Hi B0bby. Gosh, my commenters are making me work, today, and you are most demanding! That’s great, I appreciate the interest, and it’s good for me to research, clarify and explore, so thanks! Hmmm, how does the Southwest feel? Well, you were studying Western films, recently, and I believe I recommended My Darling Clementine to you? I don’t know if you saw it, but it was filmed in Monument Valley, Arizona, and Utah, and gives you a good feel for the place. A good one also is Broken Arrow (the 1950 one, not the John Travolta one) which was filmed in several locations in Arizona in which I’ve lived or visited extensively. It’s a good film about Tombstone, Arizona, “The town too tough to die”, probably our most famous legend in the state. The Southwest is, officially the “four corners” region, encompassing the states of Arizona, Colorado, New Mexico, and Utah (called the “four corners” because it’s the only place in the United States where the borders come together in exactly a “cross” pattern.) I’ve stood (as have many tourists) in four states at once, right on the cross, which is exactly as thrilling as it sounds…zzzzz. The Southwest also includes small areas of Nevada, California and Texas, and is characterised by dry, hot weather, stunning buttes, and desert vegetation which seems lifeless to some, but is really teeming with life. It’s not like the Gobi Desert at all. It’s a very beautiful and unique region, and there’s nowhere else like it in the US or anywhere in the world. I love it here because I like the weather. I’m not as good in the snow! As to how it FEELS, your original question, I can only refer you to a couple of YouTube videos of Broken Arrow Trail in Sedona, Arizona, to get a sense of the experience. I’ve hiked in this area many times. I lived in Sedona for two months (while I was trying to find the right are to settle in) and it is one of the most beautiful and odd places I’ve seen. There’s a prehistoric quality to it, and the light, for artists is amazing. Popular are Jeep Tours of the area, and it is this I’m referring you to, to get a sense for how it feels. Check out some of the other vids in the sidebar at YouTube. As for how long a drive it was between New Mexico and home, I answered part of that in my response to sulz, but I realize you would probably take a train to somewhere like Scotland if you wished to go there? We ought to take more trains, here, but they are not as pervasive as where you are. Hah! I’ll bet you got more than you bargained for here, B0bby! I truly appreciate your interest! Cheers πŸ™‚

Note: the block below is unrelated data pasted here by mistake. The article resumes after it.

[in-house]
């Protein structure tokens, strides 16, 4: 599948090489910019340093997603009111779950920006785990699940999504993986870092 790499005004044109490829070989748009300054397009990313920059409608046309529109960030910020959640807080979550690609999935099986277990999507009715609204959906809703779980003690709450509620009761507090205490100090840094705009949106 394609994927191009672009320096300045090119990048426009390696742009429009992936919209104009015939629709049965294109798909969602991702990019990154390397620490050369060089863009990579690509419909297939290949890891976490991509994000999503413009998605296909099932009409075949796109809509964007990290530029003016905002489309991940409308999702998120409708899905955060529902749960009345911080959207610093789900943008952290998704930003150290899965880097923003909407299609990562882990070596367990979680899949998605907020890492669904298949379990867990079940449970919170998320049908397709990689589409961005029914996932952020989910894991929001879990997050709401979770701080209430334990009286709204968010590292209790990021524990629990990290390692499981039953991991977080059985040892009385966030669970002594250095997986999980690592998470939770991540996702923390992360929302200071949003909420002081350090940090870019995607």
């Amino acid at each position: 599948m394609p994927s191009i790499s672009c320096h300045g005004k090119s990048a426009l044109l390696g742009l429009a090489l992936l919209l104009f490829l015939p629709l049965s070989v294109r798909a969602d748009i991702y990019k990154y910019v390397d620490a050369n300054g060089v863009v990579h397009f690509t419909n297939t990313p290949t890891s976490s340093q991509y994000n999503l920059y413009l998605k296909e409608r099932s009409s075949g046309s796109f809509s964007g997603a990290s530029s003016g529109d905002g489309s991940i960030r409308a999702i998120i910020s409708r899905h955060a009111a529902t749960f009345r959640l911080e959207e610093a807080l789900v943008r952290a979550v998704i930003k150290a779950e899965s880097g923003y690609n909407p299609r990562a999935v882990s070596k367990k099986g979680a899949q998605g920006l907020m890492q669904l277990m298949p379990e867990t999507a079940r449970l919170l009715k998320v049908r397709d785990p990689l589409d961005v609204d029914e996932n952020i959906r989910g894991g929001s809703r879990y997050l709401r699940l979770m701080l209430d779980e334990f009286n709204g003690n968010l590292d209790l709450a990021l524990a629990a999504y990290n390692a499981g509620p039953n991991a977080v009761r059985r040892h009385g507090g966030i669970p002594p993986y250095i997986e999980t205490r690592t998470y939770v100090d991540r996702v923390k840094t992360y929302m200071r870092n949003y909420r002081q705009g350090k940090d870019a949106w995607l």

I’ve never been anywhere like that. It looks lovely to me. Like a different world. Thanks for sharing with us Muse.